Friday, June 13, 2014

IoT: $45 BeagleBone mini-computer

$45 BeagleBone Black is a more powerful Raspberry Pi alternative | Digital Trends:


it’s essentially a Linux computer with a powerful 1GHz ARM Cortex-A8 processor from Texas Instrument (SitaraTM AM335x), 512MB RAM, and 2GB of on-board storage.

Unlike the Raspberry Pi which relies on its SD Card slot to load software (including its operating system), Linux and Cloud9 IDE are preloaded onto this BeagleBoard so it frees up its microSD Card slot for whatever you need. 

It even offers an upgraded Web interface for Arduino-like controls. The mini-computer also supports other flavors of Linux like Ubuntu and Fedora, as well as Android for users who need a development device for the mobile platform.

IoT: Tessel, JavaScript microcontroller

Technical Machine:

"Tessel is a microcontroller that runs JavaScript. 
It's Node-compatible and ships with Wifi built in. 
Use it to easily make physical devices that connect to the web."


  • 180mhz ARM Cortex-M3 LPC1830
  • 32mb SDRAM
  • 32mb Flash
Compared to RaspberryPi ($35) it is much less powerful and much more expensive ($99). In fact node.js can run on RaspberryPi, too, along many other things.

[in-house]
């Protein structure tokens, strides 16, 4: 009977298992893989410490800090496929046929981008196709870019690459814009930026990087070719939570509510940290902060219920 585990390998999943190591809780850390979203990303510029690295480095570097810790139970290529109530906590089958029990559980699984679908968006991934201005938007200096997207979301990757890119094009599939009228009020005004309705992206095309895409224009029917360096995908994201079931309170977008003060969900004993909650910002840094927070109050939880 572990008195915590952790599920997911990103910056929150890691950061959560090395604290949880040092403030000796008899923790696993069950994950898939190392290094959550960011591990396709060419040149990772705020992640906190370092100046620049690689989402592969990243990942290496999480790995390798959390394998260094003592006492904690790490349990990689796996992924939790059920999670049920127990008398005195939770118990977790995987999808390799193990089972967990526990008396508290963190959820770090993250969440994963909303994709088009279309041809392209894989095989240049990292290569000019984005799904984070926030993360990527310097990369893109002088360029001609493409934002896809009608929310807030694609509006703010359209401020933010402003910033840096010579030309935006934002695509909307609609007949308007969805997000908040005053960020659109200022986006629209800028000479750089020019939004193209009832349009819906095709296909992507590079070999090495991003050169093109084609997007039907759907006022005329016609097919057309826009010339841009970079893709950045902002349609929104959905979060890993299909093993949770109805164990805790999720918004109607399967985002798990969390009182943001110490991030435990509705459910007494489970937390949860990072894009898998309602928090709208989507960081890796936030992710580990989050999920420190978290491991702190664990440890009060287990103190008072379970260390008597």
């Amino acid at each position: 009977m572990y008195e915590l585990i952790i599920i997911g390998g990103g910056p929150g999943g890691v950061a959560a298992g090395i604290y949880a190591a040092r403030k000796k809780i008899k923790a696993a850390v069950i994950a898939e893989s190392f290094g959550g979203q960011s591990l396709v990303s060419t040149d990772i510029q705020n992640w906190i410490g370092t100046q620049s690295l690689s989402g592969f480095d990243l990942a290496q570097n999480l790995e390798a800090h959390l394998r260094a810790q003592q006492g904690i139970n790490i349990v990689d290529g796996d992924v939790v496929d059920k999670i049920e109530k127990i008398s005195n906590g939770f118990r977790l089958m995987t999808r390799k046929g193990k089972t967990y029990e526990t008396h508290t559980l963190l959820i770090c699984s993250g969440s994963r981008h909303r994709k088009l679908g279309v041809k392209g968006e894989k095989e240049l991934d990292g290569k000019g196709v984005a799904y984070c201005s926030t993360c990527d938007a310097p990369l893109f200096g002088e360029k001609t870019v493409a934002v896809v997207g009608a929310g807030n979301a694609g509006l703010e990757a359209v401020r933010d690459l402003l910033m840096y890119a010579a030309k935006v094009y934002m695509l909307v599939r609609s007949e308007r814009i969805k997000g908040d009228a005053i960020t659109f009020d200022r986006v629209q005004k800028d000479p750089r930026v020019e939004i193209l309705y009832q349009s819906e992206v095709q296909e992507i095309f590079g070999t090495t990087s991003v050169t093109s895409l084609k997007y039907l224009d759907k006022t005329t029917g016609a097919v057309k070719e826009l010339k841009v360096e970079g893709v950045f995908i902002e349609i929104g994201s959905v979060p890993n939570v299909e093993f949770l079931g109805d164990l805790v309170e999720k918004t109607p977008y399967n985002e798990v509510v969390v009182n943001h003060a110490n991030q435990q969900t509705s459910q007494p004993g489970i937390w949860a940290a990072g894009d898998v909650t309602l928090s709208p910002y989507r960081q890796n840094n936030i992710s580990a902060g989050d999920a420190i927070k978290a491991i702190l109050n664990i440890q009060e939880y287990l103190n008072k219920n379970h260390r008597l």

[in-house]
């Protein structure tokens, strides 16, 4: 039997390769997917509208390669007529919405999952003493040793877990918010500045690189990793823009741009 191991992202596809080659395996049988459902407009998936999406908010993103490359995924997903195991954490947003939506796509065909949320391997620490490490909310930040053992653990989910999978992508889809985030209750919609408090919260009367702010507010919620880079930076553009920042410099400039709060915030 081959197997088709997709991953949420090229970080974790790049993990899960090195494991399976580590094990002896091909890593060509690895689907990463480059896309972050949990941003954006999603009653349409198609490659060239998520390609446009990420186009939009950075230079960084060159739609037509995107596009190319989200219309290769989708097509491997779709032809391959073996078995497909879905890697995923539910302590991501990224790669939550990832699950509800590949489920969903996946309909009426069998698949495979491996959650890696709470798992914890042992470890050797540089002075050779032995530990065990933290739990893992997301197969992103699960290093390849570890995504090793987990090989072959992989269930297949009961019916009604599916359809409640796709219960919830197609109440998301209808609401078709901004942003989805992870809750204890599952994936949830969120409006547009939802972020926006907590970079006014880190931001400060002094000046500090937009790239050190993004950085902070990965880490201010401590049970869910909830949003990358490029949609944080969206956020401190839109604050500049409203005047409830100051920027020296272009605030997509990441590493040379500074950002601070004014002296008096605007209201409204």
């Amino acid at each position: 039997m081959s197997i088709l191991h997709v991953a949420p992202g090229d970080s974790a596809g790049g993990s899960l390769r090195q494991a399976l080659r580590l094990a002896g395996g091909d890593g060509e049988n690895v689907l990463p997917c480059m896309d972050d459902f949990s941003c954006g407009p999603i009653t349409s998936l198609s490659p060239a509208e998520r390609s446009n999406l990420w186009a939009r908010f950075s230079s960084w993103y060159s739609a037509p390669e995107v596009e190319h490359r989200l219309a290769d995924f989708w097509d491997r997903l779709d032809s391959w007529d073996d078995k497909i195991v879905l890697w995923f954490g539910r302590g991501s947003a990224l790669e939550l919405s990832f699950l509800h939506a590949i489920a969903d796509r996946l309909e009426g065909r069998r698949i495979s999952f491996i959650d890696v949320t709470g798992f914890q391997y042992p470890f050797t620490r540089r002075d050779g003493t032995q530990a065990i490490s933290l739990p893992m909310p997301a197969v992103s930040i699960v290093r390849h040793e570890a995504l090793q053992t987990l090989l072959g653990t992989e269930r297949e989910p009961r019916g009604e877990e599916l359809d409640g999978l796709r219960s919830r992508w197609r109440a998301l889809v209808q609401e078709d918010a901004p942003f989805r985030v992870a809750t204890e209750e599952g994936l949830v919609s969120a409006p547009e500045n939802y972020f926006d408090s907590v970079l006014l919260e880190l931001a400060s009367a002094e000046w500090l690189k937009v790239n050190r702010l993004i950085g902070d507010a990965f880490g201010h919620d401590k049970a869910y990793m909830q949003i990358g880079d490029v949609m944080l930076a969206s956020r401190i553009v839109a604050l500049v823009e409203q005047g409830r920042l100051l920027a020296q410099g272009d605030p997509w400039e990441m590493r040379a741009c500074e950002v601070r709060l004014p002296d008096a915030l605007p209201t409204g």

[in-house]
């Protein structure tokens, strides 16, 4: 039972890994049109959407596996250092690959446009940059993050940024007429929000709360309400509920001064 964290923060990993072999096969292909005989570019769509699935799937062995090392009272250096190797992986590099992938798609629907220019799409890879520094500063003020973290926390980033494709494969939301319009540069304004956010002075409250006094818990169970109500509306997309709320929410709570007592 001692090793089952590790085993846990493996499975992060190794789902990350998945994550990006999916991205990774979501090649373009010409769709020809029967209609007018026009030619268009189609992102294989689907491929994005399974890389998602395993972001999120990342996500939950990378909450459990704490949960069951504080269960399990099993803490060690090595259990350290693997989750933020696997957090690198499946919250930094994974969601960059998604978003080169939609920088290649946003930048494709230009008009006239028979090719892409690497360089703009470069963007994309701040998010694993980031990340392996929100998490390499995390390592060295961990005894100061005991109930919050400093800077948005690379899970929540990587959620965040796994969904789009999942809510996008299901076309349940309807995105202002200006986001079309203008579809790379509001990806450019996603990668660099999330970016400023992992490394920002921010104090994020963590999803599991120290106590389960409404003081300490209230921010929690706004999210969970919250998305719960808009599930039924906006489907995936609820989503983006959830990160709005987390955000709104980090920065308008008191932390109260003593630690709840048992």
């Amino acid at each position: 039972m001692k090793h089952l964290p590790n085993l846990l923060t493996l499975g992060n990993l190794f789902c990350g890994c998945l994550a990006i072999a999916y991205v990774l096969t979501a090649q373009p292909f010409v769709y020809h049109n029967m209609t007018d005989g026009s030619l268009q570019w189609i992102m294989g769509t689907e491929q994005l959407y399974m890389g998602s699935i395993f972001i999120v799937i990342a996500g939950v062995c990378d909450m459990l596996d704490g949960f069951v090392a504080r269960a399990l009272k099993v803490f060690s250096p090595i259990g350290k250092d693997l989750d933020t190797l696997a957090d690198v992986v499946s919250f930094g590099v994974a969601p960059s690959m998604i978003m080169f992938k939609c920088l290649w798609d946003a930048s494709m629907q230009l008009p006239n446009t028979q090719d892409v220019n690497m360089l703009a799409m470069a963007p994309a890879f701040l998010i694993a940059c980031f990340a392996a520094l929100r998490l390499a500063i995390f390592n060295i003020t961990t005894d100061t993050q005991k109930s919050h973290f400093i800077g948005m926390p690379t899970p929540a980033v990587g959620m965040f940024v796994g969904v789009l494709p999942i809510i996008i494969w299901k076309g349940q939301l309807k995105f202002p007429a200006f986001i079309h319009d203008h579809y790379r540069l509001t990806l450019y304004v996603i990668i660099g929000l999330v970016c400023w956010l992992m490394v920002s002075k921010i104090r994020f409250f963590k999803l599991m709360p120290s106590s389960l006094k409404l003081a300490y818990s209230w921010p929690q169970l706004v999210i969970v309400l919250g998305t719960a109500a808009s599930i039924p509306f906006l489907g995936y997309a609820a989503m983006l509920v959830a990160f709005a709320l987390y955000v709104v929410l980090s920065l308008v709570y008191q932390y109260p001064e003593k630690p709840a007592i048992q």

Mozilla's $25 Firefox OS phones

Mozilla's $25 Firefox OS phones look to score in India - CNET

Firefox OS, Mozilla's ambitious attempt to establish a more open mobile operating system than Google's Android or Apple's iOS, is about to hit one of its biggest potential markets: India.

Two Indian companies, Intex and Spice, will build a super-cheap $25 Firefox OS phone based on aprocessor from Chinese company Spreadtrum and start selling them in the next few months.

tools: Is WebRTC ready yet?

Is WebRTC ready yet?:
"WebRTC is one of the most transformative additions to the web platform, but it's still early days. 

There's a big difference between technology that makes for an interesting demo and what's needed for something that could work on par with existing video chat products."
Chrome CanaryChromeFirefox NightlyFirefoxInternet ExplorerSafariOpera

The idea is to have a open platform for (video and other) communication, 
equivalent to simplicity of using phone. 

Currently, Microsoft Skype, Apple Facetime, Google Hangout and Talk
are nice, but work only with equivalent tool, can not inter-operate. 
Imagine time of BBS, AOL and CompuServe private networks...
Web was a logical solution, just took some time...

One interesting part of WebRTC are dataChannels that could be used for any purpose, not only video.